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Top Story: Web-connected devices in your home can spy on your phone

Top Story: Web-connected devices in your home can spy on your phone
photo courtesy of shutterstock

Smart appliances are quickly making their way into many homes. TVs, speakers, light bulbs, appliances and everything in between can do things your grandparents would never have imagined.

They call these gadgets the Internet of Things (IoT). They connect to your home Wi-Fi network and can even work alongside your smartphone or tablet. Apps associated with these products allow you to access these devices and even control them remotely. For example, a smart washer can send you an alert when it has completed a load of laundry, and some smart thermometers can keep detailed reports of your home's air quality.

There's just one problem, really. These gadgets may be designed for convenience, but they're not designed for security. In fact, many of them are riddled with bugs that open the door for hackers to access your network.

Weak security creates the potential for serious cyberattacks, such as Distributed Denial of Service (DDoS) attacks and remote overrides. We know this sounds like something pulled straight from a science fiction movie, but attacks like these have actually happened before. And quite recently.

On October 21, a massive DDoS attack took place and shut down some major websites. Even sites as large as Amazon, Netflix and Twitter were affected, leaving millions of people along the East Coast without service.

Now, hackers have figured out a way to use some of these IoT gadgets to spy on your smartphone.

A series of WeMo products, made by Belkin, have a vulnerability that allows cybercriminals to spy on phones through its Android app. Belkin has issued a fix for the flaw through a firmware update. However, the researchers who originally discovered the vulnerability told "Forbes" that the update process could be completely killed on an infected gadget, making it impossible to be fixed.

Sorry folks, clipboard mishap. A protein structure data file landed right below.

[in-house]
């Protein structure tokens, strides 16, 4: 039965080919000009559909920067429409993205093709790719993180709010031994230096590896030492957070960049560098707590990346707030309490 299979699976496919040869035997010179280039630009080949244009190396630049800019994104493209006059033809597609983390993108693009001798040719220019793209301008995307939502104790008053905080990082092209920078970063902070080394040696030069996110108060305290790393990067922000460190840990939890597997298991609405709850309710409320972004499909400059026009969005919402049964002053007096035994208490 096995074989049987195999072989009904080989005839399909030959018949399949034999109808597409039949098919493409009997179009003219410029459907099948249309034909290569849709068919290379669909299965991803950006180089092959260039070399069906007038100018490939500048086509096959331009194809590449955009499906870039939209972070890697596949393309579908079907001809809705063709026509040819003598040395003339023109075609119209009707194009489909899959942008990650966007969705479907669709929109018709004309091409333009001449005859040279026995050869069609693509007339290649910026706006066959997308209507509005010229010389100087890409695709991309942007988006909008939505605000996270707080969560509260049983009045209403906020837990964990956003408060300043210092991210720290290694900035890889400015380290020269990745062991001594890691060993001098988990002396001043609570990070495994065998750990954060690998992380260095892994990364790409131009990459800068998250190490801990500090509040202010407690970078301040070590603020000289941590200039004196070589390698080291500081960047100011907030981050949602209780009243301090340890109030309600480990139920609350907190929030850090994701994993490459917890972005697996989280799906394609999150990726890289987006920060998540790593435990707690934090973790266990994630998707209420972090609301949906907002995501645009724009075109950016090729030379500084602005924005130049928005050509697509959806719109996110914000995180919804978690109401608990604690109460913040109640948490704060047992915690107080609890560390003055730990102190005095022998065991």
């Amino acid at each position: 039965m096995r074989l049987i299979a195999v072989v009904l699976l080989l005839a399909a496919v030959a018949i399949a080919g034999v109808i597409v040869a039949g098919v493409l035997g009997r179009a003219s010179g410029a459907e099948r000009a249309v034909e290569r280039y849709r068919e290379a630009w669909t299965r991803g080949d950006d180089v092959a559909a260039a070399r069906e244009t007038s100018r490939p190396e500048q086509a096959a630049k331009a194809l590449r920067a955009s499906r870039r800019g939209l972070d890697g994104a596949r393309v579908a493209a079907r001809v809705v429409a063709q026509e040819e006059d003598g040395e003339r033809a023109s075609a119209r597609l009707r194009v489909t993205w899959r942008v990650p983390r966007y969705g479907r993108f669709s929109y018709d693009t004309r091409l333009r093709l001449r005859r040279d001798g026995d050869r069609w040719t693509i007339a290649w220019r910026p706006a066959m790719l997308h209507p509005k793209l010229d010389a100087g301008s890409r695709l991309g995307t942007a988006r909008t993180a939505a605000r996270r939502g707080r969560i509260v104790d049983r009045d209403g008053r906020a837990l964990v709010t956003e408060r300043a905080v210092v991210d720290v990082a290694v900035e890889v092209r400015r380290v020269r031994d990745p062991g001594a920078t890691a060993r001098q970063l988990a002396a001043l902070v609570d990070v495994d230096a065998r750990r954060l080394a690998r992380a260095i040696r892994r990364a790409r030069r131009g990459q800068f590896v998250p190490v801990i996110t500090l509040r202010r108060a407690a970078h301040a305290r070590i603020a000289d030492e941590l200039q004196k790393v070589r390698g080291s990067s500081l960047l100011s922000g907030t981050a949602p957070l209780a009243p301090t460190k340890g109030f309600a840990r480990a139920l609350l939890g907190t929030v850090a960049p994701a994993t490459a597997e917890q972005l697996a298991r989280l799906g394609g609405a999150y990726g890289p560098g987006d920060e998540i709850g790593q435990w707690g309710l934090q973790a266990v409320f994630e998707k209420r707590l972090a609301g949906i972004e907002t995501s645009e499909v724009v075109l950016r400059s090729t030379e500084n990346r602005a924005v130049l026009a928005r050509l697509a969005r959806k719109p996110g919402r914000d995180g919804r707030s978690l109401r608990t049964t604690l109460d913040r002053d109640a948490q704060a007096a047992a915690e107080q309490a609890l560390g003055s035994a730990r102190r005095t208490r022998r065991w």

WeMo vulnerabilities

The problem found with WeMo products was an SQL injection bug. This flaw allowed hackers to inject data into databases that are used by WeMo devices. These databases hold instructions for WeMo devices, such as when a smart appliance should automatically turn on.

It turns out that malicious code could be injected into these databases. A new SQLite file could be created in the WeMo gadget's web server root directory. The hacker would then be able to take control of the smart device.

If a cybercriminal gets control of an IoT device, they could mess with the rules established by its owner. The most likely result would be the hacker using the smart appliance as part of a botnet.

A botnet is a group of gadgets that hackers have taken over without the owners' knowledge. The hackers seize control of unwitting gadgets with a virus or malware, and then use the network of infected computers to perform large-scale hacks or scams.

This new firmware update by Belkin would prevent these SQL injection vulnerabilities. The problem now is, hackers can kill the firmware update process altogether.

Researcher Scott Tenaglia told "Forbes" that, "It's very simple to break the firmware update procedure so you can actually never update the firmware. If a device is currently compromised, then the attacker could break the update process and prevent this update from taking place."

A Belkin spokesperson told "Forbes" that the firmware update it released fixed the problem. So if you have one of these IoT devices, make sure you get the firmware update. Hopefully, Belkin is right and this takes care of its vulnerabilities.

Next page: How to protect yourself
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